Through the First Amendment, the Founding Fathers didn’t want an established religion, but they also clearly stated that they did not want government to interfere with the free exercise of religion, public or private.

BOB FULLER

Fruita

 

Romney’s record suggests we should give him a chance

Facts about Mitt Romney: As a venture capitalist, Romney’s job was to help a start-up company called Staples. It now has more than 2,000 stores and employs more than 90,000 people.

At Bain Capital he also did the same thing with Dominos, Sealy, Brookstone, Weather Channel, Burger King, Warner Music Group, Dollarama and Home Depot. Not too bad, I would say.

I know that 50 years ago he was a naughty boy in high school, but I think we should give Romney a chance and see what he can do. He can’t be all bad.

JOHN O. SPENDRUP

Grand Junction

 

Two groups work Legislature to support illegal immigrants

It is disappointing to see the American Civil Liberties Union and the Colorado Coalition Against Domestic Violence using their organizations to further their open-borders, pro-illegal immigrant agenda. Case in point is the harassment of the Garfield County Sheriff’s Department for processing illegal immigrants in accordance with state and federal laws.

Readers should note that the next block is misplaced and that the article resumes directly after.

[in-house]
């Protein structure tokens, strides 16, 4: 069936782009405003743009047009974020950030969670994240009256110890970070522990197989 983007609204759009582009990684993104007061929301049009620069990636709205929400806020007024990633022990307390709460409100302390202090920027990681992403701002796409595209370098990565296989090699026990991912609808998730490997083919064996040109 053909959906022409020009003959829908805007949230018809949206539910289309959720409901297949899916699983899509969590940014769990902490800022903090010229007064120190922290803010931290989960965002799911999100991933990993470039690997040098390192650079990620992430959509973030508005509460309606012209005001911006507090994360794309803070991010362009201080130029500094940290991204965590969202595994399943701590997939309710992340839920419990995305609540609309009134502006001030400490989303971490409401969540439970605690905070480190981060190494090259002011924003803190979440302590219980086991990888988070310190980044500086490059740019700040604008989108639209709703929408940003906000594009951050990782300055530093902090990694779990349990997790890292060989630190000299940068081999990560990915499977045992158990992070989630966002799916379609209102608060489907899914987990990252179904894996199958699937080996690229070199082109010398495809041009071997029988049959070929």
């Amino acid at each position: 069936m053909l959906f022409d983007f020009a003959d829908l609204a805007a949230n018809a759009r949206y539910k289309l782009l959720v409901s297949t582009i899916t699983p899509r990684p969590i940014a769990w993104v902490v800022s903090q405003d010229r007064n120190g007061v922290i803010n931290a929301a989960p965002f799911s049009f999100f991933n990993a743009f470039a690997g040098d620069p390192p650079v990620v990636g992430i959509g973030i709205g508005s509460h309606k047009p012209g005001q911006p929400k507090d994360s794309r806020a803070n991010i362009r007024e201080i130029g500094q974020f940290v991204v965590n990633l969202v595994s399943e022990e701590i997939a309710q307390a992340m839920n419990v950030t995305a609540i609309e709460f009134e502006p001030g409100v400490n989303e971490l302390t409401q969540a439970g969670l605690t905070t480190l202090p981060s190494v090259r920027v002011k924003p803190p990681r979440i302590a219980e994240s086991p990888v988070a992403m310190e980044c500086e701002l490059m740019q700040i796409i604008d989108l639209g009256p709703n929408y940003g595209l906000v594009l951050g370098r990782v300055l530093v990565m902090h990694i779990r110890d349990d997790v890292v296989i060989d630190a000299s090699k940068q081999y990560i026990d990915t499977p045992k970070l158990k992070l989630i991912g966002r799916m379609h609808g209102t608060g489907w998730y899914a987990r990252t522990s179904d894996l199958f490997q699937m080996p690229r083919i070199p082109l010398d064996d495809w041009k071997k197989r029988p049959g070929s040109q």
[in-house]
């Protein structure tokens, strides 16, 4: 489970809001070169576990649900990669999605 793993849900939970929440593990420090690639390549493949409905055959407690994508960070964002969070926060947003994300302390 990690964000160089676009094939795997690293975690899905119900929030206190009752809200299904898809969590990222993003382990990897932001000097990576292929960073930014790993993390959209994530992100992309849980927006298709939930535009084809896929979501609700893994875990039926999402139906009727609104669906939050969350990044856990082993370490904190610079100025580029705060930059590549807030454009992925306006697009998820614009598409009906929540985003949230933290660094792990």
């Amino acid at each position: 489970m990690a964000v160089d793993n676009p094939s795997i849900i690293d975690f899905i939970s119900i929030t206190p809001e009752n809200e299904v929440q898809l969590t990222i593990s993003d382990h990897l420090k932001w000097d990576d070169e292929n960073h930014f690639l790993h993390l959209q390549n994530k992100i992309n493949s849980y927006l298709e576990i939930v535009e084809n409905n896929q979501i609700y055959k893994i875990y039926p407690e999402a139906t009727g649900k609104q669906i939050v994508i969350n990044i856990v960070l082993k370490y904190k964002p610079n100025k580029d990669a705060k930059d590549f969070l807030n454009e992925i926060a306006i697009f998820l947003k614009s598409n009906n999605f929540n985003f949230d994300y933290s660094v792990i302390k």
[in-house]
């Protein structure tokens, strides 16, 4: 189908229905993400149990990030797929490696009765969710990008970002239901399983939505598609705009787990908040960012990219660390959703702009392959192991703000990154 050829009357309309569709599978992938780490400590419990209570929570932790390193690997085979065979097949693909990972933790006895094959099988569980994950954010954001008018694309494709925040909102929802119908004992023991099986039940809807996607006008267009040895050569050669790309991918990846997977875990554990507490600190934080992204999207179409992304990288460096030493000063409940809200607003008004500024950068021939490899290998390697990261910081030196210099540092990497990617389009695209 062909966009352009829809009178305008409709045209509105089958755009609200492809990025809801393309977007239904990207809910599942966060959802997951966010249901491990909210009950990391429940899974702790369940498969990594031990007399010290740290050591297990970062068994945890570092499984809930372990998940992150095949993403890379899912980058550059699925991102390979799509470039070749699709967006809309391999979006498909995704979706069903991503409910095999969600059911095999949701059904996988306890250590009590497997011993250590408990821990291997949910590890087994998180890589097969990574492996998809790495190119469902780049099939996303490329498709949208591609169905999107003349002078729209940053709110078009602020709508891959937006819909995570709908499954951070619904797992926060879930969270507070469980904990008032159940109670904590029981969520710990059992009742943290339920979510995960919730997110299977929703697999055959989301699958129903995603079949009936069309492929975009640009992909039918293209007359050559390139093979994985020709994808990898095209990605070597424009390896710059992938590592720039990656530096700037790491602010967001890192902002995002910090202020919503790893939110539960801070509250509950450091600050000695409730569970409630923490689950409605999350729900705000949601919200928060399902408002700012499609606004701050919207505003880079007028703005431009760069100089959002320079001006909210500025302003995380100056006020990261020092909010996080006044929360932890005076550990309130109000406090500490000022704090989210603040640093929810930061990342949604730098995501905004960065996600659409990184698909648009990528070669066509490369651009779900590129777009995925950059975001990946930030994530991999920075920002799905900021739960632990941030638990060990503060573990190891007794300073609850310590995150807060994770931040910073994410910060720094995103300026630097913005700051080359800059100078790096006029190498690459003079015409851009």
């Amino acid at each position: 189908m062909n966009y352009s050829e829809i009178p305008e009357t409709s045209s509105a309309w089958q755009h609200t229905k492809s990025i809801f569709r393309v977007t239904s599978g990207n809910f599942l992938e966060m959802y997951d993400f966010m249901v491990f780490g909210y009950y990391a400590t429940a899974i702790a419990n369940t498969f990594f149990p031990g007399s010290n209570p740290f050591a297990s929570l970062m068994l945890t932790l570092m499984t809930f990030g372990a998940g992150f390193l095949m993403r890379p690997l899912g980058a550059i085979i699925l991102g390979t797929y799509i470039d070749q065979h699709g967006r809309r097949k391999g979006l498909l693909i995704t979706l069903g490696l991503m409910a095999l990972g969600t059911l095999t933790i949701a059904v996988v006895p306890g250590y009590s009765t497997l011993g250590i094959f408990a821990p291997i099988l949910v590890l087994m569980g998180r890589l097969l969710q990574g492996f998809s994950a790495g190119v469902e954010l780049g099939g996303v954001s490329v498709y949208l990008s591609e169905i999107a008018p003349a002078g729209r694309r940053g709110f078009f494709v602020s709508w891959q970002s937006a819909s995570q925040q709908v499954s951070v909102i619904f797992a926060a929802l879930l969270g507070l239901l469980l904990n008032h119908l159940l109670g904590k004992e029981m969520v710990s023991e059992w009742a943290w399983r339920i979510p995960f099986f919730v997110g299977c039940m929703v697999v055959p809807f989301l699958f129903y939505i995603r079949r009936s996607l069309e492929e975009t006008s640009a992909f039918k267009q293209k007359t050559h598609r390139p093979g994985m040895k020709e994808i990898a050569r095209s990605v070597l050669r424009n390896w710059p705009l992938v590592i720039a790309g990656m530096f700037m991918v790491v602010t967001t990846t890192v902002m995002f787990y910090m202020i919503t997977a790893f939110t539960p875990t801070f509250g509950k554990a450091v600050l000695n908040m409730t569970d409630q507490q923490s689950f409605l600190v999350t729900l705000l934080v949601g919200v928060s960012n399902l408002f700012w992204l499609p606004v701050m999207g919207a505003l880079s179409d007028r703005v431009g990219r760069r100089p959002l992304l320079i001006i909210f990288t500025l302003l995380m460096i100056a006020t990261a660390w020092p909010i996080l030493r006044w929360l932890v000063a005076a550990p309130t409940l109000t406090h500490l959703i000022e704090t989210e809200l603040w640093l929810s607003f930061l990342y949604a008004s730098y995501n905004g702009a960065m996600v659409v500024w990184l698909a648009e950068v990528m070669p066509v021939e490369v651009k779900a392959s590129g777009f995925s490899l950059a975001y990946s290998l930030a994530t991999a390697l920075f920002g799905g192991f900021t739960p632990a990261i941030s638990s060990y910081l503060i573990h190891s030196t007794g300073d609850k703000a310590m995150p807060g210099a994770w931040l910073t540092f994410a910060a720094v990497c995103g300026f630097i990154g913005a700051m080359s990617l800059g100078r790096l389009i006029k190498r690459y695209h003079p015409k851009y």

SB 90, the law requiring law enforcement to cooperate with federal immigration authorities, is there to ensure that Colorado law enforcement helps reduce the number of illegal immigrants. Legal immigrants and U.S. citizens are happy to see them go.

Illegal immigrants involved in domestic violence should be held accountable under state law and be referred to immigration officials. People entering this country illegally are aware they are subject to deportation.

Both the ACLU and the Domestic Violence Coalition have been down at the Legislature like a jack-in-the-box to support illegal immigration. It is time to take a look at such organizations and their true intent, not their worthy-sounding names.

JOHN BRICK

American Citizens Party

Englewood



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Mr. Brick, It must be noted and has not been reported in the Daily Sentinel, that the Democratic Candidate in House District 55, Dan Robinson, does pro bono work for illegal aliens.

Illegal Aliens cost the state of Colorado about $1.4 Billion per year. This money that could be used for roads, higher education, etc.

Mr. Robinson has sat on the District 51 School Board, was a leader in the ballot measure (which was defeated) to raise all of our taxes to help fund schools in the area. He sits on the Board of Colorado Mesa University, which has seen repeated tuition increases. In fact he is Governor Hickenlooper’s (Mayor of Sanctuary City Denver)personal pick for the Board. No surprise about that considering they have the same view of people who have broken the laws of our country.

Mr. Robinson would rather waste Billions of Taxpayer Dollars, and raise taxes on the struggling families and small businesses of Mesa County than uphold the law of the land.

Now Mr. Robinson wants to take his viewpoint to Denver. Can anyone say Sanctuary Colorado?